Our ambition is to widen support as the fund grows to support more musicians in need.
In 2012, Muslim extremist groups captured northern Mali, implemented sharia law and banned all music. Musicians’ instruments were destroyed and even musical ringtones were prohibited. They Will Have To Kill Us First: Malian Music In Exile tells the stories of the Malian musicians who fought back and refused to have their music taken away.
The film’s director, Johanna Schwartz, told Index on Censorship about the bravery of the musicians and the current situation in Mali.
“I’ve always been extremely interested in Africa,” Schwartz said. “When I heard that music had been banned I got on an airplane and went.” She didn’t decide there and then to make the film, but as the story affected her, she had started working on one without realising it. “It’s one of those stories that just shocks your soul.”
It was also the general lack of knowledge about what was going on in Mali that encouraged Schwartz to make the film. “The rise of extremism in Africa is quite confusing. People aren’t really sure why, where or to whom it’s happening,” Schwartz said. “The rise of extremism in Mali and west Africa is something that we all need to know a lot more about, and, in a way, the film doesn’t even begin to cover it.”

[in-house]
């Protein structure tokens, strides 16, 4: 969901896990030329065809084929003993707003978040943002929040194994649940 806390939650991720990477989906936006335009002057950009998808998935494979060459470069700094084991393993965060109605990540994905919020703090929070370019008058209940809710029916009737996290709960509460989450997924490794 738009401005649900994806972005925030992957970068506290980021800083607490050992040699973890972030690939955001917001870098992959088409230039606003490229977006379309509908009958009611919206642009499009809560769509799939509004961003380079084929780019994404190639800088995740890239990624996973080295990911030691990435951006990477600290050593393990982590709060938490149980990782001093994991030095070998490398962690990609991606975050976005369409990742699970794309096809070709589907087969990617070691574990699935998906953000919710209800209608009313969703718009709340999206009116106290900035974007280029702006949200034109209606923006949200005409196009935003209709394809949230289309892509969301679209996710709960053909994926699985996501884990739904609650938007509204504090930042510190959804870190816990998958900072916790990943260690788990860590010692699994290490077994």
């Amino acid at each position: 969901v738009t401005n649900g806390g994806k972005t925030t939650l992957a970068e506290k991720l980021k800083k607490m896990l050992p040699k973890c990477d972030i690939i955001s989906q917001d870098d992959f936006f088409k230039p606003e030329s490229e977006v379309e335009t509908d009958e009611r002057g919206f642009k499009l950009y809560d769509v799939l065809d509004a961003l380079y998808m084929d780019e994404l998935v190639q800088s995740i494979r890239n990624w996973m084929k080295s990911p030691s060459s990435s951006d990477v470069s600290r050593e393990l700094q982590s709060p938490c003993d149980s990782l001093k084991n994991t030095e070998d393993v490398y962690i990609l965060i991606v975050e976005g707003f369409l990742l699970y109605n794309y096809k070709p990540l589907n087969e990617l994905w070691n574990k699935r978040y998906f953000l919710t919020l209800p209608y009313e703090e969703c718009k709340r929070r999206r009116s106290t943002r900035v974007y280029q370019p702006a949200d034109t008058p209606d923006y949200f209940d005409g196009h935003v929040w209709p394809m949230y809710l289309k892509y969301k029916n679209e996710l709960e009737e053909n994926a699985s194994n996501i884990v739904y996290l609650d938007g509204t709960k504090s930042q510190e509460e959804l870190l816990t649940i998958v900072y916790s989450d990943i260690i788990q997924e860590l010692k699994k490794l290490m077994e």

Telling the story through the eyes of musicians was a way to humanise some of the headlines that people had been reading about.
Since Schwartz started making the documentary the situation in Mali has seen some promising changes, but the future is still very much uncertain for the country’s musicians. “When I started there were three extremist groups in control of the entire north of the country. Then the French army came in and took the north back on behalf of the Malian government,” she explained. “The French intervention wasn’t entirely successful in eradicating the extremist groups and while they aren’t in control of the north anymore, they’re still staging attacks and musicians are still incredibly fearful. Life is definitely not back to normal.”